In the face of an obvious threat or opportunity, you can react with lightning speed. Whether it’s an immediate threat to your safety or a gold nugget you spot while hiking in a dry riverbed, you can instantaneously sense what’s going on, absorb the implications, think about your options, decide on one, and act.
These functions (sensing–absorbing–thinking–deciding-and-acting, or SATDA) are seamlessly integrated within your nervous system, so much so that they work together unconsciously, especially when the stakes are high. The same is not true, however, of the organizational nervous system.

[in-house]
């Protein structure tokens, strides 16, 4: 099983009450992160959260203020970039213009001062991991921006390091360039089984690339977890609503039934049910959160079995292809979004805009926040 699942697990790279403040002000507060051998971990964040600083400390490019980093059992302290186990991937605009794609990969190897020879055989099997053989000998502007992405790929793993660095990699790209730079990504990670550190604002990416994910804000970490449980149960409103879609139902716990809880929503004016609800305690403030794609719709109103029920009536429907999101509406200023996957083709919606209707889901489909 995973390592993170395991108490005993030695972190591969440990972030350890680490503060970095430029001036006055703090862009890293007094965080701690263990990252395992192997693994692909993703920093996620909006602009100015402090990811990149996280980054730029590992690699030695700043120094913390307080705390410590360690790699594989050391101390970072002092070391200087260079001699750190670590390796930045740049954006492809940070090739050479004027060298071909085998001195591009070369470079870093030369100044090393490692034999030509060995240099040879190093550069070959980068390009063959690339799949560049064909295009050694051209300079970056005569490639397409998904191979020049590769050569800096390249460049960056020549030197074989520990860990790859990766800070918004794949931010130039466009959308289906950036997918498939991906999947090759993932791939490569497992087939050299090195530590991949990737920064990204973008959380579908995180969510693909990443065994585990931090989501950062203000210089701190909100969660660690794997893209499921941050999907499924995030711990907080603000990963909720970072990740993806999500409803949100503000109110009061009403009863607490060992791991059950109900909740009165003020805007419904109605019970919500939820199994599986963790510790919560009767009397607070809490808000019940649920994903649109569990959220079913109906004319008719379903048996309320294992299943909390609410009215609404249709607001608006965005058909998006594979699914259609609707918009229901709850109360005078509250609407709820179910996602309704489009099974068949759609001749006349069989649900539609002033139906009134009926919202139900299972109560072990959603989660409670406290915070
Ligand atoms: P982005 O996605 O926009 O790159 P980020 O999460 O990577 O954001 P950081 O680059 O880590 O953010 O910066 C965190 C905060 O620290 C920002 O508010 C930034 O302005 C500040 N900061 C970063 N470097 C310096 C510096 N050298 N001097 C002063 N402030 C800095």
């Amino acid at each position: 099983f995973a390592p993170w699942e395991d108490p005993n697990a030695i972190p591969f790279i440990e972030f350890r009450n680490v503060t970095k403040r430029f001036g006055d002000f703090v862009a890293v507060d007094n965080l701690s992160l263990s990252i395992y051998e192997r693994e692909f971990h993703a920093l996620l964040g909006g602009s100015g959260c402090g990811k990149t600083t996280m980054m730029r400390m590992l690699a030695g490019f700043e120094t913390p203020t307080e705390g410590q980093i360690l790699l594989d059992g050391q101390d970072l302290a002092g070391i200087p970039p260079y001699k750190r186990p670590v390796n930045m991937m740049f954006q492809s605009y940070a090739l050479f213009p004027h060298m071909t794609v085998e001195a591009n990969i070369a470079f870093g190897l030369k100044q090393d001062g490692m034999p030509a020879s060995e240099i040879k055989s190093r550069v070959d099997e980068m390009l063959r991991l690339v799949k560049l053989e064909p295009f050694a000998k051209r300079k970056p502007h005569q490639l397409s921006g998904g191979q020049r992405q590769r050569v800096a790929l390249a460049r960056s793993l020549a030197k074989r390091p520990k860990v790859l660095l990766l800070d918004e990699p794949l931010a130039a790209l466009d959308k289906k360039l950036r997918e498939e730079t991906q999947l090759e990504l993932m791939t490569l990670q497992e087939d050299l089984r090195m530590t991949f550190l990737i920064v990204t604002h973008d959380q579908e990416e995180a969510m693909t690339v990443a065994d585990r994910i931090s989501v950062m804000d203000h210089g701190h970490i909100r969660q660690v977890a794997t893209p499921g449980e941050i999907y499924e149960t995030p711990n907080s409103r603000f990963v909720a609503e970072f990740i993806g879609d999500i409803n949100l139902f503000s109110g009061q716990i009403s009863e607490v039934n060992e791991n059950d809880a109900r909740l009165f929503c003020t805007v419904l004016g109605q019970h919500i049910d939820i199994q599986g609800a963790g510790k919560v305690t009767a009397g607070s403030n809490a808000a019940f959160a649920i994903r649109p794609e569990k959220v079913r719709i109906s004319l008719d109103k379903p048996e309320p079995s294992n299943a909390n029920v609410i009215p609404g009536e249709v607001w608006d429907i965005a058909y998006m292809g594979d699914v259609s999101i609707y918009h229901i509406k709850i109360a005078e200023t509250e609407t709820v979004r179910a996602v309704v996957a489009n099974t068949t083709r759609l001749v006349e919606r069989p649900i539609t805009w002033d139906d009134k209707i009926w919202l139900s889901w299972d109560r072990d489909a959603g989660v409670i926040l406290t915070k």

Your organization doesn’t work nearly as fast. Responding to its major threats or seizing its big opportunities requires the activation of a diverse range of talent from in and around your organization – and those people are distributed, physically siloed, specialized, and speak different languages.
This is a universal truth. Your organization’s nervous system is fragmented. SATDA in your organization cannot progress quickly from stimulus to response, and it often fails to notice the stimulus in the first place.